Police Interview Newsletter
The Sergeant's Oral Board Exam

The Sergeant's Oral Board Exam
Volume 6, Issue 5
November/December, 2007

     Every law enforcement agency does the sergeant's promotional process a little differently, but most departments put a lot of thought and time into hammering out a rigorous series of steps designed to test the seasoned officer's readiness for first level supervisor duties.

     Some officers elect to sit for the sergeant's exam as soon as possible, after they've met the department's years-of-experience requirement (often 5 to 7 years) - anxious to acquire rank, more responsibility, and better pay. Others may wait a few more years, until additional confidence has developed, to pursue a higher rank. And, every police agency has a handful of veteran officers, who love their day-to-day patrol duties, and have no interest in advanced rank where they would be called upon to manage and lead others.

     The components of the sergeant's promotional process may involve: a written test, preliminary interviews with police personnel staff, letters of recommendation, a job portfolio or work sample, review of disciplinary actions, and more than likely - an oral board interview.

     The oral board interview appears to be the most anxiety-producing - if not feared - element of the sergeant's promotional process. Why? Because high ranking members of the command staff, and some well-respected citizens from the community, are going to be grilling you in regards to every aspect of your police career and making judgments about your suitability to become a first-line supervising sergeant.

     To prepare oneself for the Sergeant's Oral Board, it is imperative that you spend time thinking about how you might respond to possible questions, across a broad range of subject areas. It will certainly be helpful to speak with other fellow officers who have been through the process themselves. Discover the kinds of questions that board members have asked on past oral interview panels. And, if you have someone to practice with (a fellow officer or supervisor), you might want to consider a live role-play session where you are required to field questions in targeted areas.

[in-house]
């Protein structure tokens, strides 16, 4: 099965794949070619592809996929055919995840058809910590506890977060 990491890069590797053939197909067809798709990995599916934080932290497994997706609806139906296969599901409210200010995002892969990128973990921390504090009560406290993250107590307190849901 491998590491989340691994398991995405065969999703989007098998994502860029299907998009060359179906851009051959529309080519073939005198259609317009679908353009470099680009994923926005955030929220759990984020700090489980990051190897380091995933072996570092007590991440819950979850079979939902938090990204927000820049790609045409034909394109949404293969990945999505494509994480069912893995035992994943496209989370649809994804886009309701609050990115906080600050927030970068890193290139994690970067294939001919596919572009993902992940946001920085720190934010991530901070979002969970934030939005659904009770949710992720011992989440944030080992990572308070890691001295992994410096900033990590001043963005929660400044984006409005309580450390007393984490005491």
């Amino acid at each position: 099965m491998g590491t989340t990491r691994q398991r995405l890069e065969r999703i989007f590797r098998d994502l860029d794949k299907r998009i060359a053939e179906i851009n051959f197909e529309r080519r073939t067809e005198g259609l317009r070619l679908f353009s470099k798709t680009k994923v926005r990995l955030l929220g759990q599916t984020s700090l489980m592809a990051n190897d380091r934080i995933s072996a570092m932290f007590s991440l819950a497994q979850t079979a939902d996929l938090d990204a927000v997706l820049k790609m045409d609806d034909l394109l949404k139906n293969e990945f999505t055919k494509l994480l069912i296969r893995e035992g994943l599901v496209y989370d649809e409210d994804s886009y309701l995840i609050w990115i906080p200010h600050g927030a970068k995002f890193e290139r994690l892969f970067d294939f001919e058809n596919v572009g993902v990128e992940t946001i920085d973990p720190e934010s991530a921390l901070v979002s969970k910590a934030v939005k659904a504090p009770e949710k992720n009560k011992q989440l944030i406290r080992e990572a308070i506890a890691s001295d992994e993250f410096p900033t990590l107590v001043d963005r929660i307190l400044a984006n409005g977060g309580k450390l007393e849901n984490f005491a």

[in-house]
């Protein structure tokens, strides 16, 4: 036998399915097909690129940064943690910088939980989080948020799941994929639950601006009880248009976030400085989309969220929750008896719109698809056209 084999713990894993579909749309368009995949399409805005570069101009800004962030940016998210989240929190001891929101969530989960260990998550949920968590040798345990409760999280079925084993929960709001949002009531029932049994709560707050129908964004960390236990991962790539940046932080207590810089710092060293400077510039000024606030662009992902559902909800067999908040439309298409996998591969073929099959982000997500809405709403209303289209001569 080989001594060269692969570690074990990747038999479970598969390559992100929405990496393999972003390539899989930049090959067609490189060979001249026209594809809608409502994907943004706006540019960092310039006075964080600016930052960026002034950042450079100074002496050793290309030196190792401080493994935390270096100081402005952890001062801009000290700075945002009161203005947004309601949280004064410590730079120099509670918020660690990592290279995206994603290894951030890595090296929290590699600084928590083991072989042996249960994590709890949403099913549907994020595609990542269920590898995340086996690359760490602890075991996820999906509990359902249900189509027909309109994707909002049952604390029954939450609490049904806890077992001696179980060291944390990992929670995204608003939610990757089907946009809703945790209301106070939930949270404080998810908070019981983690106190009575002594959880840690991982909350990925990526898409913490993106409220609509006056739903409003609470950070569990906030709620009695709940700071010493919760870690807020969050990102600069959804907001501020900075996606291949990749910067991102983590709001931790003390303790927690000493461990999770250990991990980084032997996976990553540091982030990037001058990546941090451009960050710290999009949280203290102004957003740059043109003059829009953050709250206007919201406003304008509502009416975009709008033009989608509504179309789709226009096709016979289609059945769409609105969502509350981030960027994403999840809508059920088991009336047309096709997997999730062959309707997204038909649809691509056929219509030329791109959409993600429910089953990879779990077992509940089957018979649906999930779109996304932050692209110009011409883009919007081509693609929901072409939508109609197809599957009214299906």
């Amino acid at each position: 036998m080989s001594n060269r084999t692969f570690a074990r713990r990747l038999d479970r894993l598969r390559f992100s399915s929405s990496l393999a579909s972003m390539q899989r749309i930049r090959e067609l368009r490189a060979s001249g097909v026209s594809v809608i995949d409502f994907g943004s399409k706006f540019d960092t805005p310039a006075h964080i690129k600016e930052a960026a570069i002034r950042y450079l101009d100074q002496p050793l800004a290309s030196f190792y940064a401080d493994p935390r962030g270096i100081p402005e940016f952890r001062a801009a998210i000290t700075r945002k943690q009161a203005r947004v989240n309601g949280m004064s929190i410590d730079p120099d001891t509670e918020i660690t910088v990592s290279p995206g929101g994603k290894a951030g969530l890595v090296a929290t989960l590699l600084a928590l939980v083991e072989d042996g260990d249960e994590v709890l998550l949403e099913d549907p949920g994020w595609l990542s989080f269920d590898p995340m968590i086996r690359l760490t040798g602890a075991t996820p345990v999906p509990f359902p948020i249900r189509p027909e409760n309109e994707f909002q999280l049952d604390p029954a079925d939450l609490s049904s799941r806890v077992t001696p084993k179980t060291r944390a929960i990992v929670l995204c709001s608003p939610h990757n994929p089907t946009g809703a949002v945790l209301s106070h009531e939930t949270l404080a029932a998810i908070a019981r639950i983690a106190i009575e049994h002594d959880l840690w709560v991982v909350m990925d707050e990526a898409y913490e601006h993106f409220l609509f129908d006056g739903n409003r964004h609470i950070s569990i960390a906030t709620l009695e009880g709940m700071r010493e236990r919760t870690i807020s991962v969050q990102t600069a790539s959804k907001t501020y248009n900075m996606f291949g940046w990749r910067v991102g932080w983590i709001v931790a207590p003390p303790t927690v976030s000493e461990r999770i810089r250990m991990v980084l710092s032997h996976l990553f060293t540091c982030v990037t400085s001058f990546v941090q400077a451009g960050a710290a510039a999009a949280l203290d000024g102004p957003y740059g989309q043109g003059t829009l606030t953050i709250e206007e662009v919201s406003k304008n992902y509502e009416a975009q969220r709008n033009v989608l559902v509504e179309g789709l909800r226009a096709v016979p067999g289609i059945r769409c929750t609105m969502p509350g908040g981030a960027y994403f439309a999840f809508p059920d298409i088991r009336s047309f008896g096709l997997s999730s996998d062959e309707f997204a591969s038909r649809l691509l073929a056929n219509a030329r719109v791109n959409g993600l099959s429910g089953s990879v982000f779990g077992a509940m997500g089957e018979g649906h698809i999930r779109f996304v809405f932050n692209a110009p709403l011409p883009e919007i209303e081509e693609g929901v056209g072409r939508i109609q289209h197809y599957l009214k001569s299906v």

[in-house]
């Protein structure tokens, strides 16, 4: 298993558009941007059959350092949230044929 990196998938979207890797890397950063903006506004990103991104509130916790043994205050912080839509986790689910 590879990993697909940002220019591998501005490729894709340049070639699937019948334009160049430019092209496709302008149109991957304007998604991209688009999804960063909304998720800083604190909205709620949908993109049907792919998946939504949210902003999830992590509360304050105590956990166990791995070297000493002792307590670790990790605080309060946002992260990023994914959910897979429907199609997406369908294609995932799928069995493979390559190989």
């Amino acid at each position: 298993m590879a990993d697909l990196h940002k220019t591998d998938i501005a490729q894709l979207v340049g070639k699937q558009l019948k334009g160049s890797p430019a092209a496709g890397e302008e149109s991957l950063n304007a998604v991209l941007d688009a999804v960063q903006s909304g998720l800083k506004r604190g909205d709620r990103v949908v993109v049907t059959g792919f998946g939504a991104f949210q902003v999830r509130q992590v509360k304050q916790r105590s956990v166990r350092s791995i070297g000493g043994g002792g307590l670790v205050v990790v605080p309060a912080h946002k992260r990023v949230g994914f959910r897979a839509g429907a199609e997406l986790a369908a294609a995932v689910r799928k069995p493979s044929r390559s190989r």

Practice Questions for Sergeant's Oral Board Interview

     The following series of questions are ones that I have compiled during my law enforcement coaching work with applicants in the sergeant's promotional process. I believe that they are representative of the kinds of issues/concerns that are frequently evaluated. Take some time to work through each of these questions, thoughtfully constructing and rehearsing responses - as if an oral board panel was listening in.

  1. Why would you want to become a Sergeant with this law enforcement agency, when you will undoubtedly take on greater responsibilities and experience greater stress on the job?

  2. Talk about the ways that your role will change as you move from a patrol officer to a supervising Sergeant. What impact might this promotion have upon your peer group relationships - those officers you worked with day-to-day who will not have been promoted?

  3. Give us an example of an ethical dilemma that you faced in the course of policing, and tell us how you handled the situation. (e.g. an arrest situation, offerings of gratuities, lesser of evils, or tough choice among several good options).

  4. Please tell us what experience you've had functioning in a leadership role, and describe your current philosophy and approach to leadership.

  5. What leadership traits and qualities do you possess? What strengths would you bring to your new position as a sergeant?

  6. Where are your relative weaknesses, i.e. developmental areas, in the leadership realm? What have you been doing to strengthen these areas?

  7. Please give us an example of a time that you have faced adversity or failure. How did you deal with the circumstances and move ahead?

  8. Please give us an example of an interpersonal conflict you've experienced with a fellow officer? What was the nature of the disagreement, and how did you resolve the tensions?

  9. Scenario: The command staff has put a new policy in place. They know it to be an unpopular directive and you personally have serious questions about this new guideline. Your job, however, is to train your officers about this new S.O.P. and to motivate them to abide by this new regulation. How do manage your own personal feelings and objections regarding the new policy? What personal reactions would you share with your patrol, and which ones do you keep private - and why?

  10. What is the last thing that you and your immediate supervisor disagreed about? How did you settle your differences?

  11. Tell us about a recent time when you made an excellent decision at work, even though the situation was complex and difficult to read - and you may not have had the benefit of all the facts?

  12. Name 3 weaknesses that you believe may be present in this police agency. What would you do to make improvements?

  13. Tell us why we should pick you for promotion to the rank of sergeant, over all the other officers who are also competing in this process.

     To become a successful police supervisor one has to know and understand his own personal shortcoming and blind spots, as well to be continually open to the new things one can learn throughout one's career and life span.

I would refer the serious applicant to two previous newsletters available in the archives section of WWW.PoliceInterview.com : "Your Blind Spots. Know Thyself!" (Vol. 4, Issue 3) and "Lifelong Learning" (Vol. 6, Issue 1).

Best of Luck on your Sergeant's Oral Boards!

Phone: 804-353-6700
Fax: 804-358-7867
Email: MacHart@PoliceInterview.com
Malcolm M. Hart, Ph.D.
4807 Radford Avenue
Suite 103
Richmond, VA. 23230

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